9. Thought Provoking Agent
“Indeed his work in the cinema must be ranked immediately after his work as a poet – and ahead of his novels – for its ambitious scope and the quality of the results he was to achieve,” wrote Alberto Moravia on Pier Paolo Pasolini, who in 1975 was murdered under mysterious circumstances. Without a doubt, his penchant for adapting and reinterpreting literary texts – habitually infused with personal politics, has sponsored some of his most remarkable works. And if sex, violence and scatology have become overriding fetishes in today’s consumerist cinema, one only has to turn to Pasolini to witness their antecedents.
The Scrounger (1961) and Mama Roma (1962), Pasolini’s earliest films which insight contemporary Italian life, work solidly as melodramatic conventions. Then there are his classicist adaptations, though not without his signature embellishments, such as the neo-realist austerity of The Gospel According to St. Matthew (1964), with Christ as a Marxist nomad, and the brilliant Oedipus Rex (1967), cited by Paradjanov as his favourite Pasolini film. His more abstract films are never sympathetic to the literal, such as Hawks and Sparrows (1966), Pigsty (1969) and a handful of short films, all of which are constructed around the tropes of allegory and parody. His final film, Saló (1975), is one that is both literal and figurative, but never sympathetic at all. That Pasolini’s films collectively defy categorisation is hardly the issue; that they are heavy on text, subtext and political critique is probably the reason why they have retained their relevance till today.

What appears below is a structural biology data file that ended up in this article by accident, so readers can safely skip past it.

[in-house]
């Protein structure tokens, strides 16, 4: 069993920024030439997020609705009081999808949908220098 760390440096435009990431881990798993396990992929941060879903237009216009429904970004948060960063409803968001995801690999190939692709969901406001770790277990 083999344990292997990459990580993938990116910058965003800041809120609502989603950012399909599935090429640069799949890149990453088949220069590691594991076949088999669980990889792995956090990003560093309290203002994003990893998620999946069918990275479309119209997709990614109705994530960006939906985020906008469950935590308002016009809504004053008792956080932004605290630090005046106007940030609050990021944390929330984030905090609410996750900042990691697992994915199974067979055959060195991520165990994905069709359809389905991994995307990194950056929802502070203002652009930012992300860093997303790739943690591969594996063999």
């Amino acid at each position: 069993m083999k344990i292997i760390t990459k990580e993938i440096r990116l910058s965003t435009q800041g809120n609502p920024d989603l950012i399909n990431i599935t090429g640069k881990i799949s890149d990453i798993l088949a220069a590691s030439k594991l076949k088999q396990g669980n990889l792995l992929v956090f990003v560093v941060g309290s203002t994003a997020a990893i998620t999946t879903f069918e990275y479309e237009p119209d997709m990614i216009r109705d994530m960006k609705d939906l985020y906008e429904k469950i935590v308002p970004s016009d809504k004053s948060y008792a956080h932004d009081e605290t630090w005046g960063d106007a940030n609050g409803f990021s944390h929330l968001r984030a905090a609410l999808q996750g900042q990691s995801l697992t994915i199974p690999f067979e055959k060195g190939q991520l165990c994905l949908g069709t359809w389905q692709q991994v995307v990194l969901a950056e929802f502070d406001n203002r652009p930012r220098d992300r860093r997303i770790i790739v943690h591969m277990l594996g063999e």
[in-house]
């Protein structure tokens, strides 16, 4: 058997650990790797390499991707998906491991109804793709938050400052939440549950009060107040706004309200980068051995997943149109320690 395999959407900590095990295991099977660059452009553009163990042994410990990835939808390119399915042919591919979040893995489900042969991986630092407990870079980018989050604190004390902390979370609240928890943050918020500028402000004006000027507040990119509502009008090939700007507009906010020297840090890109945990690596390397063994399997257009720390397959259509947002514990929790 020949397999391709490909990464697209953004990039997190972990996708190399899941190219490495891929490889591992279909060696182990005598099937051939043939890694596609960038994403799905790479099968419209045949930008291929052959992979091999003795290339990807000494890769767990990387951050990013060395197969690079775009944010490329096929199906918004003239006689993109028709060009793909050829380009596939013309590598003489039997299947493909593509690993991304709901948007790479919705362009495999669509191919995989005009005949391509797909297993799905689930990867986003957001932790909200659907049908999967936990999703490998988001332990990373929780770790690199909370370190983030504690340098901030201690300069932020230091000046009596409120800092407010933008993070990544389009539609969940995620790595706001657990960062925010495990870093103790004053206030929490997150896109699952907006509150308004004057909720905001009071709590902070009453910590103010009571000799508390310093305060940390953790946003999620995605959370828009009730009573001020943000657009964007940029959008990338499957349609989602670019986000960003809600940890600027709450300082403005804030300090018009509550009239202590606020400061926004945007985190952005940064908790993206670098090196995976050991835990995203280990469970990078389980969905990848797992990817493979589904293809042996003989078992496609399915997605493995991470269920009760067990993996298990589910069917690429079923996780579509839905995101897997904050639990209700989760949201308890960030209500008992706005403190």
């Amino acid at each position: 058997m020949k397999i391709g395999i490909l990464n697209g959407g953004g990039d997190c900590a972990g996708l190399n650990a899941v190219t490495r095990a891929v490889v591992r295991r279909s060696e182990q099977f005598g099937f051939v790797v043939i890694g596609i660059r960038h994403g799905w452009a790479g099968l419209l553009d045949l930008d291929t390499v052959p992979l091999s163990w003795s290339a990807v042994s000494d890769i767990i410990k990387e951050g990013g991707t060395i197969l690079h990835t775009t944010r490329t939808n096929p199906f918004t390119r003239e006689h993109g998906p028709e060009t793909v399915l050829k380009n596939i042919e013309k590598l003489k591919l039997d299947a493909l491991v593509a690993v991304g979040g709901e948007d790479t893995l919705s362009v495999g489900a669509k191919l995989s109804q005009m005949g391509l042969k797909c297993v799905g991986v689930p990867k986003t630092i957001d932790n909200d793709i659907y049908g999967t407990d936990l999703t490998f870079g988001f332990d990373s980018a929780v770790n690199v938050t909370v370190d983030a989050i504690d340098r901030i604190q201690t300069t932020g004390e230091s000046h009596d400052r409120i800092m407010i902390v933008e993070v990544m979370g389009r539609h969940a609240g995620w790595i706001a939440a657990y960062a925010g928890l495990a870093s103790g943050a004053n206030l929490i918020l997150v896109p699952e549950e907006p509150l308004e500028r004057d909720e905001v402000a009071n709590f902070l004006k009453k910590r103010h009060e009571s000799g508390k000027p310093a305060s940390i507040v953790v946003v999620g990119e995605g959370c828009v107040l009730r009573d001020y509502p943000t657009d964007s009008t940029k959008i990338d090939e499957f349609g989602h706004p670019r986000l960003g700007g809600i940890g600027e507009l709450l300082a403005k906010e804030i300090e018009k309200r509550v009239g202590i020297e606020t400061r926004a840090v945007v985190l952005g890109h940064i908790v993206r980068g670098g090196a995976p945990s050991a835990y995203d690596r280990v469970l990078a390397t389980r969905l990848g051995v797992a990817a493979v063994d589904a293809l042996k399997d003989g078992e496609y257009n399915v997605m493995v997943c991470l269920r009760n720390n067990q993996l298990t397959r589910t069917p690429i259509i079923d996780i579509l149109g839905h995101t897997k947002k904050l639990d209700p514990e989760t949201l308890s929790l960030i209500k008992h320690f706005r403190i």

8. Cinema Of Smiles
While Thailand’s Iron Ladies returned to pound the Pink Dollar into submission, the scales were balanced with the presence of a handful of non-mainstream expressions, chiefly Blissfully Yours (2001) by Apichatpong Weerasethakul, One Night Husband (2002) by Pimpaka Towira and Mon-Rak Transistor (2002) by Pen-Ek Ratanaruang. All three, it must be said, were highly enjoyable experiences, particularly Apichatpong’s Cannes 2002 Un Certain Regard winner. Thai cinema has never had it so good: a confident home audience has endorsed its popularity for it to emerge as one of Asia’s most industrious filmmaking centres. But for filmmakers like Pimpaka, a ’90s pioneer of Thailand’s independent film scene, it’s never just about the hype. In an unpublished article this year, she noted:
The ever increasing number of Thai films is not the issue. What should be of greater concern for the industry is the lack of variety. Little investment is being made in developing new markets… in exploring new approaches and breaking new ground. There is quantity, but little variety… Today, most of the Thai films being made are ‘re-makes’ of old movies. In comparison to the number of films that have been made from original scripts or screenplays, featuring stories that have never been covered before, these are relatively few.
7. Withdrawal: Symptoms